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October 26, 2009, by
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Ben Brantley puts the Mamet back into Mamet

Brantley argues that Stiles and Pullman are good actors that have taken the wrong approach to Mamet's text.

"As staged by Mr. Hughes, the current “Oleanna” flies bravely in the face of Mr. Mamet’s prescriptions about acting. “There is no character,” Mr. Mamet has written. “There are only lines upon the page.” This “Oleanna” squints to read between those lines, and Mr. Pullman and Ms. Stiles have obviously been encouraged to create characters who are more than what they say."

by Michael Wheeler

Although material on the Praxis Website usually refrains from mentioning or linking to reviews, famed New York Times theatre critic Ben Brantley’s review of the recent Oleanna revival in NYC is interesting enough to be come the exception that proves this rule.

In his review, Brantley makes the argument that the production starring Bill Pullman and Julia Stiles is not a success in large part because the performers do not use the correct acing technique: a Practical Aesthetics approach to performing the text developed by Mamet and taught by the Atlantic Theatre Company he helped to found.

The original production of Oleanna starring Rebecca Pidgeon (who is married to Mamet) and Practical Aesthetics co-creator William H Macy, “seemed to move at warp speed” and left Brantley, “with shortened breath and heightened blood pressure”. The current production he writes, “seemed slow to the point of stasis, and its ending found me almost drowsy.” Both productions had roughly the same running times.

Creating a complictaed and contradictory character is not normally a flaw in the approach of a performer. A medium still heavily influenced by Stanislavsky and Psychological Realism normally rewards those artists that create multi-layered characters who are “more than what they say”. In fact, not to do so in many post-Chekovian texts is to risk one-dimensionality –  it is assumed that the process of creating a character includes plumbing the world between the lines to create the fully formed human being within.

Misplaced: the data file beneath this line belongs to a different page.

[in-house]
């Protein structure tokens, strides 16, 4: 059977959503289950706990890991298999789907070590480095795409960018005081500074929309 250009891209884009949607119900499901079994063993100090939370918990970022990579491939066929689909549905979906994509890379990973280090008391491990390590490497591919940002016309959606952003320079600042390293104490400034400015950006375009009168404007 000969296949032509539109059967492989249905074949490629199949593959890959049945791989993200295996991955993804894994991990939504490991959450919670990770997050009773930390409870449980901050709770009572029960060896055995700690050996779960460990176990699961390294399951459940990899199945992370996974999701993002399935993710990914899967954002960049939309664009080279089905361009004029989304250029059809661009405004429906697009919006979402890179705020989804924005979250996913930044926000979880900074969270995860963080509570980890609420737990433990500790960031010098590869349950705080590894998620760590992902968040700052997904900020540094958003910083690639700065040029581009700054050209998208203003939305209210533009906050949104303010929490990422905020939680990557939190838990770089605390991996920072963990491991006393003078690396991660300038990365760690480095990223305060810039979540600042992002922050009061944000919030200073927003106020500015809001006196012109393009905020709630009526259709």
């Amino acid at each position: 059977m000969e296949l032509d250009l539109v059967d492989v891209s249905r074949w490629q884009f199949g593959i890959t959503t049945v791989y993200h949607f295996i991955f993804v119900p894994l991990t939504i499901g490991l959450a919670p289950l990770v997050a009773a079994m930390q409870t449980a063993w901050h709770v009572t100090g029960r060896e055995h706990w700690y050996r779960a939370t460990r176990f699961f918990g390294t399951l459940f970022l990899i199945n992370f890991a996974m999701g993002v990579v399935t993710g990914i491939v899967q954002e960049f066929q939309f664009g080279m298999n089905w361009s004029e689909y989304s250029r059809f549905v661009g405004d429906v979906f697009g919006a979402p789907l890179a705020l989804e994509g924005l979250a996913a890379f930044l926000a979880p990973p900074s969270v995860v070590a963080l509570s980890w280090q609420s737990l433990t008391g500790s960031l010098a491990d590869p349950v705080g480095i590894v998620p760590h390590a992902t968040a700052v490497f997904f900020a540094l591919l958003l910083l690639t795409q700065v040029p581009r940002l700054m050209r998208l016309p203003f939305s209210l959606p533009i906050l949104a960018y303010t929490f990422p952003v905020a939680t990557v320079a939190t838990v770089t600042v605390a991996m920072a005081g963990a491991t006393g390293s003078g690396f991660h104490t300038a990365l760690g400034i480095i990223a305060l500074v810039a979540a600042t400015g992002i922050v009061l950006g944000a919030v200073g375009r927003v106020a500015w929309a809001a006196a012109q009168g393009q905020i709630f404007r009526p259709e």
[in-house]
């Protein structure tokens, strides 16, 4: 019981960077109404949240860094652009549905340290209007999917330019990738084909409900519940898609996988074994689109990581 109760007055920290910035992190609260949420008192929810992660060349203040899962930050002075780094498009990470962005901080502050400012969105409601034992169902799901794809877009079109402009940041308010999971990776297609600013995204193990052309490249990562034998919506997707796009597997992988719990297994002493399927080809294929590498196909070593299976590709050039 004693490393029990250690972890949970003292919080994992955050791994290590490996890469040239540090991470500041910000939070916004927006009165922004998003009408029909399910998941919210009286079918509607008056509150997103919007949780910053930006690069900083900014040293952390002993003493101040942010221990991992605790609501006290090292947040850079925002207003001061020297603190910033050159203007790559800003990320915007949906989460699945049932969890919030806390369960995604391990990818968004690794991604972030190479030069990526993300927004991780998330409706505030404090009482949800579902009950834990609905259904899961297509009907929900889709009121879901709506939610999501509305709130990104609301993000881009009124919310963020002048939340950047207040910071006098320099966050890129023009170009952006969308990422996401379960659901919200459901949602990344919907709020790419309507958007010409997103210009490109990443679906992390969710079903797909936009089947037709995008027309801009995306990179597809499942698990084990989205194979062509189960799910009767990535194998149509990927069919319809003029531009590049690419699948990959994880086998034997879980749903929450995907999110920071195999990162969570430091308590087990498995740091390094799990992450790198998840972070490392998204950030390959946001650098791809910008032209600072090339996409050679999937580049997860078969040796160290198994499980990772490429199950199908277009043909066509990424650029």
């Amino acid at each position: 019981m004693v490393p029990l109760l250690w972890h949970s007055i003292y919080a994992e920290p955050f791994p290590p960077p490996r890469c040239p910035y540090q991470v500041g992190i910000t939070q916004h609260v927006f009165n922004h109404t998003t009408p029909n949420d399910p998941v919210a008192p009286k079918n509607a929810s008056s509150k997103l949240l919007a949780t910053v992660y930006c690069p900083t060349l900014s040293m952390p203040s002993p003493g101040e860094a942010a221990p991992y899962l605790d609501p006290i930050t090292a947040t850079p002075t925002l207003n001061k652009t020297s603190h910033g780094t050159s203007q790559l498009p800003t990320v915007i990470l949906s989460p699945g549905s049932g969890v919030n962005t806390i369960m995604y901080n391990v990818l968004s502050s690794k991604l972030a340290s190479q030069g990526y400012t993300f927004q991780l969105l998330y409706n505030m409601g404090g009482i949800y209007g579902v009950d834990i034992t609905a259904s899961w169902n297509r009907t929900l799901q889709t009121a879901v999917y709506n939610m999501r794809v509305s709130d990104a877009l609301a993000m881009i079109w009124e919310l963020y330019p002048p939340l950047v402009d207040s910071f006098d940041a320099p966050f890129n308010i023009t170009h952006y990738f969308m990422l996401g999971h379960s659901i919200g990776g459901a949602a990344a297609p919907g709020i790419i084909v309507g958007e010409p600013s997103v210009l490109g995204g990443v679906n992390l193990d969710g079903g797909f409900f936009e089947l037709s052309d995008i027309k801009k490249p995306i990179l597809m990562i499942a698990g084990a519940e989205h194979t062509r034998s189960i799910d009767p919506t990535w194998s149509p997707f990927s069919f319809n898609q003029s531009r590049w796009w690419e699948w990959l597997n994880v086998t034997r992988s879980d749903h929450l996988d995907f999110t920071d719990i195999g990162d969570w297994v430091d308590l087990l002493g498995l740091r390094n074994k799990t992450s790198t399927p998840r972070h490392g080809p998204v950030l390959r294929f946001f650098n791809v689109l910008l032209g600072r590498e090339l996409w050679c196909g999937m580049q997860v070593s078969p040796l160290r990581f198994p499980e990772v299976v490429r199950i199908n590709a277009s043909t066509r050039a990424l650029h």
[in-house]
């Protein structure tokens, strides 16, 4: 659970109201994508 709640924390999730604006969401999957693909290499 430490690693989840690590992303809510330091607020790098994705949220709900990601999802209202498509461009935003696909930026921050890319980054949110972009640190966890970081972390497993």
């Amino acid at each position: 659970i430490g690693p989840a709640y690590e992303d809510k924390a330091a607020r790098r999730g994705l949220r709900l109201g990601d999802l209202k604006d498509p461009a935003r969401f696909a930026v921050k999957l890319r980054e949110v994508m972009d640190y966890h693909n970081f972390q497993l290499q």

Brantley argues that this is not however, the approach that should be taken with this text:, “because “Oleanna” is a play about people for whom language is a conditioned reflex: They don’t think before they speak, even when they believe they do.” This – in a nutshell – is the essence of the technique that Mamet and Macy have worked to develop. In direct response to what they refer to “the method”, Practical Aesthetics forces the actor rely on their will over their intellect by distilling the creation process to a three step process that prizes the text over all else.

Because I haven’t seen the production, it’s impossible for me to have an informed opinion about Brantley’s analysis. I broke one of the few rules of curating material for this site  because I was struck by a review of a piece of theatre that was conscious of not only what elements the production succeeded and failed, but posited informed reasons why they did as they related to the craft and approach the artists used to create it. It seemed to me rare, insightful, and good evidence as to why having your show reviewed in The Times still matters a little more than all the rest.

Click the link to read the full review: He Said, She Said, but What Exactly Happened?

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One comment:

  1. Adam Bradley says:

    While I generally agree with Brantley’s post, I feel obliged to point out that he’s conflating “technique” with “style”. That Mamet’s plays are written with a particular style in mind (consisting largely of the pace of the dialogue,) they do not dictate the actors’ technique; conversely, using Mamet’s acting technique does not necessitate performing a scene in a particular style.

    If Mamet’s technique suits his plays, it’s because his plays are (mostly) well-written stories, and his acting technique is an effective means for bringing a story (any story) to life.